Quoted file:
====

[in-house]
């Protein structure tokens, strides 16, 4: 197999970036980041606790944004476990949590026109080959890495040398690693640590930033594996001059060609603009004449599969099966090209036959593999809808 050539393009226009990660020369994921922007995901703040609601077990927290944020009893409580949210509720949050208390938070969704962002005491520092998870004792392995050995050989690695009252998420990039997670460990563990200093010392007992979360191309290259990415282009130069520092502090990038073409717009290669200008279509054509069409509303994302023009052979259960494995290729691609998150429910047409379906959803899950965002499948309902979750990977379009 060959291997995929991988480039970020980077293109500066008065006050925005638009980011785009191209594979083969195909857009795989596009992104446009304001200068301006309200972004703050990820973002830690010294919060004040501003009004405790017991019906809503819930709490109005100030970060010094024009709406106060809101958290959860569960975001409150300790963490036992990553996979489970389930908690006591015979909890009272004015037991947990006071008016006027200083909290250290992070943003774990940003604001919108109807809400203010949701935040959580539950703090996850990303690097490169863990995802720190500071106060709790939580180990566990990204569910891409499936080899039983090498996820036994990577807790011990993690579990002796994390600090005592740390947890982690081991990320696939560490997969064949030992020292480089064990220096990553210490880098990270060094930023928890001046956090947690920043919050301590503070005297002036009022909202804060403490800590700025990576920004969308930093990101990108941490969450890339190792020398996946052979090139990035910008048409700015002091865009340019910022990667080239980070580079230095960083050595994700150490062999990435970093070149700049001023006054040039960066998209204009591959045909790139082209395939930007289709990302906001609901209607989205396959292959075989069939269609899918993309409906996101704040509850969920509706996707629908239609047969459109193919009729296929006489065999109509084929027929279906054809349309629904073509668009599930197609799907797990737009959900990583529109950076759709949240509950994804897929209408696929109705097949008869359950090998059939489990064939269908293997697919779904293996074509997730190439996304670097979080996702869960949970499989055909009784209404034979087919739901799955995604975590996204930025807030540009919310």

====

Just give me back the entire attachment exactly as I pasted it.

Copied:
[in-house]
């Protein structure tokens, strides 16, 4: 197999970036980041606790944004476990949590026109080959890495040398690693640590930033594996001059060609603009004449599969099966090209036959593999809808 050539393009226009990660020369994921922007995901703040609601077990927290944020009893409580949210509720949050208390938070969704962002005491520092998870004792392995050995050989690695009252998420990039997670460990563990200093010392007992979360191309290259990415282009130069520092502090990038073409717009290669200008279509054509069409509303994302023009052979259960494995290729691609998150429910047409379906959803899950965002499948309902979750990977379009 060959291997995929991988480039970020980077293109500066008065006050925005638009980011785009191209594979083969195909857009795989596009992104446009304001200068301006309200972004703050990820973002830690010294919060004040501003009004405790017991019906809503819930709490109005100030970060010094024009709406106060809101958290959860569960975001409150300790963490036992990553996979489970389930908690006591015979909890009272004015037991947990006071008016006027200083909290250290992070943003774990940003604001919108109807809400203010949701935040959580539950703090996850990303690097490169863990995802720190500071106060709790939580180990566990990204569910891409499936080899039983090498996820036994990577807790011990993690579990002796994390600090005592740390947890982690081991990320696939560490997969064949030992020292480089064990220096990553210490880098990270060094930023928890001046956090947690920043919050301590503070005297002036009022909202804060403490800590700025990576920004969308930093990101990108941490969450890339190792020398996946052979090139990035910008048409700015002091865009340019910022990667080239980070580079230095960083050595994700150490062999990435970093070149700049001023006054040039960066998209204009591959045909790139082209395939930007289709990302906001609901209607989205396959292959075989069939269609899918993309409906996101704040509850969920509706996707629908239609047969459109193919009729296929006489065999109509084929027929279906054809349309629904073509668009599930197609799907797990737009959900990583529109950076759709949240509950994804897929209408696929109705097949008869359950090998059939489990064939269908293997697919779904293996074509997730190439996304670097979080996702869960949970499989055909009784209404034979087919739901799955995604975590996204930025807030540009919310």